By CASEY CROUCHER
A seven-member city council presided over by a president -- this could be the direction in which Amsterdam is headed.
The Charter Review Comm-ission appointed by Mayor Ann Thane has been drumming up ideas during the past few weeks while reviewing the city's playbook.
Commission Chairman Peter Califano said the nine-member group has been working at separating the city's executive powers from the legislative powers.
"We're in the process of drafting a few measures for the ballot," he said. "I guess our number one change is the structure of the separation of powers in that the mayor would be removed from being the presiding officer of the common council."
Califano said the aldermen would instead be presided over by a council president.
"That would, for all intents and purposes, take the mayor out of sitting on the council," he said. "None of us [on the commission] can think of any other government or level of government in the United States where the executive officer sits on the legislature. It just doesn't happen. It's like if President Obama was controlling Congress. I don't know how this happened here, I don't know why it happened here, but it creates issues, and you need a separation."
Califano said if the mayor was separated from the council then the deputy mayor would have to be removed from the council and appointed differently.
"If we are going to separate powers then we need to really separate powers," he said. "So, instead the deputy mayor would come from department heads and would be chosen by the mayor."
He said the commission hasn't looked at changing the deputy mayor's powers but "there aren't a lot of powers associated with the deputy mayor's position. The position just makes sure the city doesn't fall apart when the mayor is away," he said.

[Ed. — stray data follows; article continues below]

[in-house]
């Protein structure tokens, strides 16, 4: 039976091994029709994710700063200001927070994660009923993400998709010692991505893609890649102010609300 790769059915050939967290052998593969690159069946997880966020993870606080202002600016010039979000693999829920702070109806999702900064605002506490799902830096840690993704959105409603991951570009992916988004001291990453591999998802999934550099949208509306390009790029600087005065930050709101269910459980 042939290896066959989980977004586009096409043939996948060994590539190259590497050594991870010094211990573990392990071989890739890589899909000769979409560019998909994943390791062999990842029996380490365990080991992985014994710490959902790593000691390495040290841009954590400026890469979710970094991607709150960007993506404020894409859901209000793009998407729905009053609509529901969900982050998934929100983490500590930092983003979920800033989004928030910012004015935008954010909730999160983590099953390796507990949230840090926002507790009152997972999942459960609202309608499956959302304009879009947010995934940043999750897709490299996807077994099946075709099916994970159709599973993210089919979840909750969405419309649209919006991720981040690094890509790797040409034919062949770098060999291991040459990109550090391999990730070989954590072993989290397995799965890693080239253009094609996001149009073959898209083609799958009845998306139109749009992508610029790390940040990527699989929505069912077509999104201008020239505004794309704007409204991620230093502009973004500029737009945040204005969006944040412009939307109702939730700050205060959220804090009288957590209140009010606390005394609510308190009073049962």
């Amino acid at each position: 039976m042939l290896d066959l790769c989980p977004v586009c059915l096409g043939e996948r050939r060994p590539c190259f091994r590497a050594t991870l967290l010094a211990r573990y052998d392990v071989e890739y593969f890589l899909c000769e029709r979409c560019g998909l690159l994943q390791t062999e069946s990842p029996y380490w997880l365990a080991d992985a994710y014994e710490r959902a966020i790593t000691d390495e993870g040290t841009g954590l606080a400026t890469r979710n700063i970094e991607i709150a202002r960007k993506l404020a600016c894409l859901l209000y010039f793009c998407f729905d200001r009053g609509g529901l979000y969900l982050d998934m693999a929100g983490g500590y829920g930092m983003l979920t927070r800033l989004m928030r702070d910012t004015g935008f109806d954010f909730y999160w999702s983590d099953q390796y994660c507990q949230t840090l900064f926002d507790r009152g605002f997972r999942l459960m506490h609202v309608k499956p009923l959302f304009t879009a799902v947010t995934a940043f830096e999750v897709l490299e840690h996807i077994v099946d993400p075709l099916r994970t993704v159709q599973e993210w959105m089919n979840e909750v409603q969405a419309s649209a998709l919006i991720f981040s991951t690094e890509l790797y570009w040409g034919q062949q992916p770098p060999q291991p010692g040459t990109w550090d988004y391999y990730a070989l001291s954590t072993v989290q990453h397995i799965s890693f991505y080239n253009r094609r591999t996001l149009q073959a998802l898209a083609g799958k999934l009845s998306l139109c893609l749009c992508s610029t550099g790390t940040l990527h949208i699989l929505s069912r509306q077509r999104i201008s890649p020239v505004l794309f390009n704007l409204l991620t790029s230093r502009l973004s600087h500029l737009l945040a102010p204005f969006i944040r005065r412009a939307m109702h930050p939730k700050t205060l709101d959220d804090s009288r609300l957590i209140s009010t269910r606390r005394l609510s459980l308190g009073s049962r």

The commission chairman said another proposal the group is working on is the structure of the common council. He said they want to increase the size of the council from five to seven members.
"Five of the members would be the current ward councilors and the other two members would be at-large candidates," he said. "The at-large council members would run for the citywide office instead of the ward-wide office. It's done in a lot of cities and places and it seems to work well."
Syracuse and Utica use that council structure and it works well for their city government, he said.
The commission wants to propose this change to help improve interaction between residents and the council. Califano gave the example of a conflict between a ward resident and his or her ward council member.
"For example, your ward alderperson isn't responding to your calls or you're not happy with what they're doing or you just don't get along with that person," he said. "With this structure you'd have two more people who you voted for who you can reach out to for help."
He said the change would also increase the number of candidates to vote for, create more options, more representation and more people to reach out to if a ward alderperson serves in a busy ward.
"This change will shake things up a bit and strengthen the people's say on the council," he said.
The commission is also looking at changing the city clerk position because the city clerk currently holds two different positions: record keeper for the city and clerk of the common council, Califano said.
The group is proposing the common council have its own clerk and a separate city clerk to perform the traditional functions, he said.
These proposals would add three new positions in the city, but Califano said he doesn't think that would be a big deal because the positions would not be full-time.
"These positions won't be full-time, at least not with the council," he said. "They'll get paid at whatever the council decides because they control their own pay. The clerk of the council might not be full-time either; it could end up being 10 to 15 hours of work."
Califano said the Charter Review Commission usually meets every Monday at 6:30 p.m. in the annex building next to city hall.
"The public is invited to these meetings," he said. "They're public meetings and we urge people to come out."
He said public comment is allowed and the group would "love to hear ideas from residents."